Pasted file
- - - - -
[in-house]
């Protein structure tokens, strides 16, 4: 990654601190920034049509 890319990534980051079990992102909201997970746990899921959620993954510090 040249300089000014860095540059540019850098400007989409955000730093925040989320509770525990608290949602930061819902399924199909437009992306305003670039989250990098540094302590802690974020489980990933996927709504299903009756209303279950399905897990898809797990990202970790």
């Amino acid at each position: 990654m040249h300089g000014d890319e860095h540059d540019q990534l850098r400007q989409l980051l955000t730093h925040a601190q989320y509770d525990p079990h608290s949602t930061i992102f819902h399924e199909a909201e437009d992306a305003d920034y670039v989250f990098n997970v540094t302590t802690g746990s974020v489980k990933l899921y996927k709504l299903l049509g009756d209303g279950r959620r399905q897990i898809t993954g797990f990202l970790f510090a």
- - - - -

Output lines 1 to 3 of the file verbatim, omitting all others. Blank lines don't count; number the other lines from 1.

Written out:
[in-house]
């Protein structure tokens, strides 16, 4: 990654601190920034049509 890319990534980051079990992102909201997970746990899921959620993954510090 040249300089000014860095540059540019850098400007989409955000730093925040989320509770525990608290949602930061819902399924199909437009992306305003670039989250990098540094302590802690974020489980990933996927709504299903009756209303279950399905897990898809797990990202970790």
């Amino acid at each position: 990654m040249h300089g000014d890319e860095h540059d540019q990534l850098r400007q989409l980051l955000t730093h925040a601190q989320y509770d525990p079990h608290s949602t930061i992102f819902h399924e199909a909201e437009d992306a305003d920034y670039v989250f990098n997970v540094t302590t802690g746990s974020v489980k990933l899921y996927k709504l299903l049509g009756d209303g279950r959620r399905q897990i898809t993954g797990f990202l970790f510090a």